We’re leaving the impressive Writing-on-Stone Provincial Park in the company of a warm, strong wind. We’re off to Waterton Lakes National Park in southwestern Alberta; where the prairie and the Rocky Mountains meet. The little-used Highway 501 near the U.S. border leads us to this place. Soon the Rocky Mountains become visible. It is still an estimated 100 km as the crow flies, perhaps a little more.
The sleepy town of Milk River, a typical small prairie town with huge grain silos, looks a bit inhospitable; the streets are empty because of the hard wind. Getting out of the RV we have to be careful with the doors. We almost feel transported back to Tenerife, where occasionally the hot Sahara winds – called Calima and Scirocco – are blowing. Here we have the warm Chinook wind and it is, especially in winter, a welcome phenomenon for all. In a short time temperatures can rise dramatically. It is September 22 and the thermometer shows 28 degrees.
The visibility is very good. While driving between grain fields and pastures throughout the west, we keep looking at the approaching blue-gray mountains of the Rockies. There is snow on some peaks. There is so little traffic on this street, that oncoming traffic greets us kindly. Here and there cattle graze on dry pastures or rest near a water hole. Hard to imagine that 150 to 200 years ago millions of bison and antelope grazed on these hills.
The further we go, the wider the mountain range which rises abruptly from the gently rolling prairie. Pointed in the middle between all of the more or less tapering peaks attracts one mountain in particular the attention. Its top is not pointed but wide. It is Chief Mountain. A mountain that is important for the Indians because of traditional and religious reasons. It’s situated across the border in Montana, USA.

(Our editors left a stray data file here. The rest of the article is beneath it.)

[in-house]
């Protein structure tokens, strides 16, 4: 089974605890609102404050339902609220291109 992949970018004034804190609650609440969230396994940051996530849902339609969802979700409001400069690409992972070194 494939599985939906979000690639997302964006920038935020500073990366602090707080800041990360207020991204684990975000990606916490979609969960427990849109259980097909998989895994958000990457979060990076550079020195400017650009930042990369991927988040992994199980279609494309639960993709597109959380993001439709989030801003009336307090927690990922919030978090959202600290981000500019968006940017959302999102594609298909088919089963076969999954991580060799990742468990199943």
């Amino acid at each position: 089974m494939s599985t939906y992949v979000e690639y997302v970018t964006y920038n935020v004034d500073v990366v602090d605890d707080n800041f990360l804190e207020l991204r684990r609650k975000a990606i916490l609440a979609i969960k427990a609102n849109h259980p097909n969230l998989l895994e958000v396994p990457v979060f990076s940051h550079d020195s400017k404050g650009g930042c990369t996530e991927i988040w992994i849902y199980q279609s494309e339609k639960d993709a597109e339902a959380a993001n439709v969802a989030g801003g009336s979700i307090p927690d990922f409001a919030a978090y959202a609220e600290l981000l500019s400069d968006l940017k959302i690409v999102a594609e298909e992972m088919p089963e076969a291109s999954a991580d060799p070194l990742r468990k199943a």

Ghost Town on the Prairie
Half way we come across a town with the Spanish-sounding name of Del Bonita. The town with only a handful of houses at the intersection of highways hosts “The Little Ghost Town on the Prairie”. Here, in the middle of nowhere, someone has realized a dream and operates a museum, an antique and gift shop with ice cream in three historic buildings. The next towns are 50 to 60 kilometers away from here. If maybe next year a Bed & Breakfast accommodation is added, guests can certainly enjoy a very special holiday.
After having driven about 200 kilometers, we reach the Waterton Lakes National Park and the Rocky Mountains. This National Park is one of the smallest in Canada and forms with the adjacent Glacier National Park in the U.S. the International Peace Park and is a UNESCO World Heritage Site.